But because there is an unborn, unbecome, unmade, unconditioned,

therefore an escape is discerned from what is born, become, made, conditioned.

— Buddha Shakyamuni

The least and all*

‘Truly I tell you, whatever you did for one of the least of these brothers and sisters of mine, you did for me.’ … ‘Truly I tell you, whatever you did not do for one of the least of these, you did not do for me.’  — Matthew, 25:40, 45.

All tremble at violence; all fear death. Putting oneself in the place of another, one should not kill nor cause another to kill.  All tremble at violence; life is dear to all. Putting oneself in the place of another, one should not kill nor cause another to kill.  — Dhammapada, 10:129-130.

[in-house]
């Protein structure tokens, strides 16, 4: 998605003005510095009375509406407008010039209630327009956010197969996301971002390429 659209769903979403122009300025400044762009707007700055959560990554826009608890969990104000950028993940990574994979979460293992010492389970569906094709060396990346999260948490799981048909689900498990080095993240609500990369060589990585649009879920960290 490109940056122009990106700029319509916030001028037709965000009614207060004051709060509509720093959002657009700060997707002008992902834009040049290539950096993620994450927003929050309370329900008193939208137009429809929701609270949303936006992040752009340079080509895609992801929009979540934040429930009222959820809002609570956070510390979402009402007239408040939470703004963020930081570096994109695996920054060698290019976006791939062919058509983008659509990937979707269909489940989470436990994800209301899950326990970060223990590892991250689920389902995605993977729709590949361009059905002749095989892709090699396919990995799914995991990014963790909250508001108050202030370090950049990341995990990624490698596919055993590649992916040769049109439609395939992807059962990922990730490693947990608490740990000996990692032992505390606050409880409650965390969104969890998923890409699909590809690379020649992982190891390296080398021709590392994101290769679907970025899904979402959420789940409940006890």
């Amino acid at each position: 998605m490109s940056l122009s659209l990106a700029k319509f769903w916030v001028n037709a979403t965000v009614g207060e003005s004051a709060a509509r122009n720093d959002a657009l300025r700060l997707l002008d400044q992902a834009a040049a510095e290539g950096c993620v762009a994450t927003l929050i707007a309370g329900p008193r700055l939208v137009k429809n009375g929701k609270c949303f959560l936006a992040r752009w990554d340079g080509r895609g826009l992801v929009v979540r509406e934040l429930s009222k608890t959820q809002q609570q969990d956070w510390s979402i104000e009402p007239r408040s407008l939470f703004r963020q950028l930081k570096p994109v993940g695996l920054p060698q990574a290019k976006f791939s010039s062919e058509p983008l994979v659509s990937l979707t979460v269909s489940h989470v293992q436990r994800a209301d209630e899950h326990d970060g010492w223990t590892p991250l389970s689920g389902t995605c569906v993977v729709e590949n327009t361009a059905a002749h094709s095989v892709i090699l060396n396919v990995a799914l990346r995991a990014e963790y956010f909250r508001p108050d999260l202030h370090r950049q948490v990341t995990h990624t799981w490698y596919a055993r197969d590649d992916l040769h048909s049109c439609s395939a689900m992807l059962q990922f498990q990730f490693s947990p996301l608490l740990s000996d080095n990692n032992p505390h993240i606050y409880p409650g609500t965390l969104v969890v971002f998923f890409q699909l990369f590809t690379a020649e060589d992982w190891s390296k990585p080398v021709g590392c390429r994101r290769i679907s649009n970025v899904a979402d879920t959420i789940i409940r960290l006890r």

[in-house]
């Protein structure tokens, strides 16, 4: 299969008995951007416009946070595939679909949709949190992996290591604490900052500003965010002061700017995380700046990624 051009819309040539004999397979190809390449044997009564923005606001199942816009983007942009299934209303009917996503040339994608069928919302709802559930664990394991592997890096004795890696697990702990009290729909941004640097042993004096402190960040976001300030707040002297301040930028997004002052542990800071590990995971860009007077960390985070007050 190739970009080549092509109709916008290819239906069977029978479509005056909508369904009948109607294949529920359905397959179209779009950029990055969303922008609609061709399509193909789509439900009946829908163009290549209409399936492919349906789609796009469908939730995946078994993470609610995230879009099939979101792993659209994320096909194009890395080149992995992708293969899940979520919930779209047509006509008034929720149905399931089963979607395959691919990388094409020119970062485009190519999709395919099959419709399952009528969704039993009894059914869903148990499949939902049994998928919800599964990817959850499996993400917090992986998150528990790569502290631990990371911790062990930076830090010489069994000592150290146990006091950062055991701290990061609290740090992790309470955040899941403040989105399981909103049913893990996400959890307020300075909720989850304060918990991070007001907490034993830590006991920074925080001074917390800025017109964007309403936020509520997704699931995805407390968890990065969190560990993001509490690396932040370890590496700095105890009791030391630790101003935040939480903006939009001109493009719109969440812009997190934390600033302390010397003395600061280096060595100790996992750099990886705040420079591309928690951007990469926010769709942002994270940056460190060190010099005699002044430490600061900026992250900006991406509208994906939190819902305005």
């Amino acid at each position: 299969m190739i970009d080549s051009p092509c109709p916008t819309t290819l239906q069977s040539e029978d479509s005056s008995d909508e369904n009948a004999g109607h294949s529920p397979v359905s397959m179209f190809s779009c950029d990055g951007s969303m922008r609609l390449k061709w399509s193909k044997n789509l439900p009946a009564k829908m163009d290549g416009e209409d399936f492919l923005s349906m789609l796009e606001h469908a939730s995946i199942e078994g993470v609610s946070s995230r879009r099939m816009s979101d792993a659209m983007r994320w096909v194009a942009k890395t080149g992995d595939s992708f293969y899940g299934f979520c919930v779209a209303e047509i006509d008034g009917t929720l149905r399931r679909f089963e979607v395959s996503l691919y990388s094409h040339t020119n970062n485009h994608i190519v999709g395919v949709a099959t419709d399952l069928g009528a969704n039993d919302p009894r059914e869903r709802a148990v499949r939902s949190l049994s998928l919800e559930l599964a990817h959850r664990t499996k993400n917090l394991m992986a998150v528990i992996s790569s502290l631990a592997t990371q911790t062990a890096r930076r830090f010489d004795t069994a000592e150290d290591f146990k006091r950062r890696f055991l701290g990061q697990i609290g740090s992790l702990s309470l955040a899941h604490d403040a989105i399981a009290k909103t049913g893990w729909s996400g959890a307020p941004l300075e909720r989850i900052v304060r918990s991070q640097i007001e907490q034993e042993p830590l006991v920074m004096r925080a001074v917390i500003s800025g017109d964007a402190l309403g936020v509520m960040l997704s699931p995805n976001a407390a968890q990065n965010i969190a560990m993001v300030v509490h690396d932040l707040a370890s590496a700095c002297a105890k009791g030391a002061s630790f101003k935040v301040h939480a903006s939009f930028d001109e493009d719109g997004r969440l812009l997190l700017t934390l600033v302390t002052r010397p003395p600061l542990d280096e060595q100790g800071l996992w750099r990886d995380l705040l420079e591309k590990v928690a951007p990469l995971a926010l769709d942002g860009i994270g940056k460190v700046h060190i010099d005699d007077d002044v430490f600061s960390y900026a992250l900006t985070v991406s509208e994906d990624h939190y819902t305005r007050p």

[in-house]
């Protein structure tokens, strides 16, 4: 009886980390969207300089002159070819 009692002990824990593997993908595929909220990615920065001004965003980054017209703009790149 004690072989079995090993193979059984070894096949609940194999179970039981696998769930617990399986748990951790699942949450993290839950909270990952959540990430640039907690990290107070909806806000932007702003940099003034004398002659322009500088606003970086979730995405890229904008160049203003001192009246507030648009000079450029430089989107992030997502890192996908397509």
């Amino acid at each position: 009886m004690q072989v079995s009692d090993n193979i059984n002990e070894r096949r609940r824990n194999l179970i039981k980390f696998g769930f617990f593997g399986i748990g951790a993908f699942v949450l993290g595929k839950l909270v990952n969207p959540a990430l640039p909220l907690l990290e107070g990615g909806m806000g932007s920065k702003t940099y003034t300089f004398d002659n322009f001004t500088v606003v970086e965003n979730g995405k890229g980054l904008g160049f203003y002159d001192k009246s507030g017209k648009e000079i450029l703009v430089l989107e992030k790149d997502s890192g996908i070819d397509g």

* Mahayana amendment.  We understand “the least of these brothers and sisters” to include all sentient beings — seen and unseen, known, unknown, and unknowable.

Hōkyōintō, Yasakaji Temple, Matsuyama, Japan. Jul 1, 2012.  The Hōkyōin Darani Sutra gathers relics of "all the Buddhas of the past, present, and future."

Hōkyōintō, Yasakaji Temple, Matsuyama, Japan.     July 1, 2012. The Hōkyōin Darani Sutra gathers relics of “all the Buddhas of the past, present, and future.”


A timely quotation every Dharma Fool will want to read

— shared from Ven. Tashi Nyima and The Great Middle Way

Iwamotoji, Kochi Prefecture, Japan. Ceiling detail.  February, 2012.

Ceiling, Iwamotoji, Kochi Prefecture, Japan.  February, 2012.

(The ceiling at Iwamotoji features 575 panels by local artists.                                          Click on image to view this section in greater detail.)